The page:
A $545 million lithium mine in Western Australia has been approved for development after its owners, ASX-listed Liontown Resources, signed a deal today with US giant Ford Motor Company to supply the battery metal and support the project with a massive loan.
Most important points:
- The lithium mine in Kathleen Valley, 680 km northeast of Perth, targets first production in 2024
- The mine owners have entered into off-take agreements with automakers Ford and Tesla and battery maker LG Energy Solution
- Construction costs have risen from original estimates of $473 million last year to $545 million
The green light for the Kathleen Valley mine, 37 miles north of Leinster in WA’s Goldfields, follows last year’s approval for the $1.9 billion Mt Holland lithium mine near Southern Cross and a refinery in Kwinana.
Today’s deal between Perth-based Liontown and Michigan-based Ford involves the annual supply of up to 150,000 dry metric tons of spodumene concentrate over five years, starting from 2024.
It tracks similar transactions with Elon Musk’s Tesla and South Korean battery manufacturer LG Energy Solution†
As part of the deal, Ford will provide Liontown with a $300 million loan to fund the development of the project.
The company raised $450 million last year, so it’s well-funded to cover construction costs, despite hitting $72 million on initial estimates to $545 million.
‘Globally relevant’ lithium mine
In a statement to the ASX, Liontown chief executive Tony Ottaviano described the board’s final investment decision as just the beginning, saying the “central task lies ahead of us” to safely build and operate the mine. .
“The signing of our third and final fundamental off-take agreement is a momentous milestone for Liontown and the Kathleen Valley project, with approximately 90 percent of Kathleen Valley’s start-up capacity now under secure, binding, long-term off-take agreements,” he said.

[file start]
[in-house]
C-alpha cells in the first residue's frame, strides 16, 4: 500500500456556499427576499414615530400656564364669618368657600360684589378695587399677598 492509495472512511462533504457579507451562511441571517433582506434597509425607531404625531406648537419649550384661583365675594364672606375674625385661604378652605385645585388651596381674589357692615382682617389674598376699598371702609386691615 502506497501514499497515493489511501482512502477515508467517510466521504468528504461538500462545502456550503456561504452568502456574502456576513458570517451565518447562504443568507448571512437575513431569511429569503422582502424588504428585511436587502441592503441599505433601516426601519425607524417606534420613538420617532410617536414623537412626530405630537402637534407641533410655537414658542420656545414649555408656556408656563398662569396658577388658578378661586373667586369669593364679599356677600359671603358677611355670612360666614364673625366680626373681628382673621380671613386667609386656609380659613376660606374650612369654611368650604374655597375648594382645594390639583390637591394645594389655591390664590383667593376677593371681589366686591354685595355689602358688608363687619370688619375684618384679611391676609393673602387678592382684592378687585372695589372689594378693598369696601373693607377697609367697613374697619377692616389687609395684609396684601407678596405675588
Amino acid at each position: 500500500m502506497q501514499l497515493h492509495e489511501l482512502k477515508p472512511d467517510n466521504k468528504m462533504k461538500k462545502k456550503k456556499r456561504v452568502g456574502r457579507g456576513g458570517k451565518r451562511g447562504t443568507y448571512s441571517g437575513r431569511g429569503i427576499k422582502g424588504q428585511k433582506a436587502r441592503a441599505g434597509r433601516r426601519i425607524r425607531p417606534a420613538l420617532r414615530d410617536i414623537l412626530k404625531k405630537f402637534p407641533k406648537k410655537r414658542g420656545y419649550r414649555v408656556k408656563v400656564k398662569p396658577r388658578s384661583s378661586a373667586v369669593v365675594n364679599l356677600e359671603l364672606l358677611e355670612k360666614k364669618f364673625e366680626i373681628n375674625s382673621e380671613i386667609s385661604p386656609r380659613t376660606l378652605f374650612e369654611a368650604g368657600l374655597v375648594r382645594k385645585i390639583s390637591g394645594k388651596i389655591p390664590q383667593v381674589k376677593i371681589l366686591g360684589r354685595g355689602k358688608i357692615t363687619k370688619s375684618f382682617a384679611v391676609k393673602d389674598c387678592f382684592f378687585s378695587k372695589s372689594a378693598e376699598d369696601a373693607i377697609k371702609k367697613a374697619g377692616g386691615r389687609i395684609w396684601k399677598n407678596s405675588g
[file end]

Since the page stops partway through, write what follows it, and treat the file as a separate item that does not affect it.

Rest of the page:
“Our disciplined approach to our off-take strategy has enabled us to build a customer base of premium, globally significant customers in the electric vehicle supply chain, confirming Kathleen Valley’s status as a globally relevant lithium asset.
“In addition to the off-take, Ford’s $300 million financing facility, along with the capital raised last year, means we have received commitments for the funds needed to support Kathleen Valley’s full commercial development through initial production. .”
Ford’s vice president of electric vehicle industrialization, Lisa Drake, said it was an important deal for the automaker.
“Ford continues to work deeper into the battery supply chain to meet our goals of delivering more than two million electric vehicles to our customers annually by 2026,” she said.
WA lithium production is increasing
Liontown told the ASX it had already placed orders for 73 percent of the processing plant’s long-lead items, worth an estimated $83 million.
Mining is expected to begin early next year to build stocks of ore ahead of the commissioning phase.
Kathleen Valley is expected to produce approximately 500,000 tons of spodumene concentrate per year, with plans to expand to 700,000 tons by 2029.
It will contribute to WA’s growing number of lithium mines in production, including the Greenbushes mine in the Southwest, the Pilgangoora and Wodgina mines in the Pilbara, Mt Cattlin at Ravensthorpe in the Great Southern, and the Mt Marion and Bald Hill mines . in the Goldfields.
Mt Holland, a 50:50 joint venture between Wesfarmers and SQM in Chile, is set to begin production in the second half of 2024.
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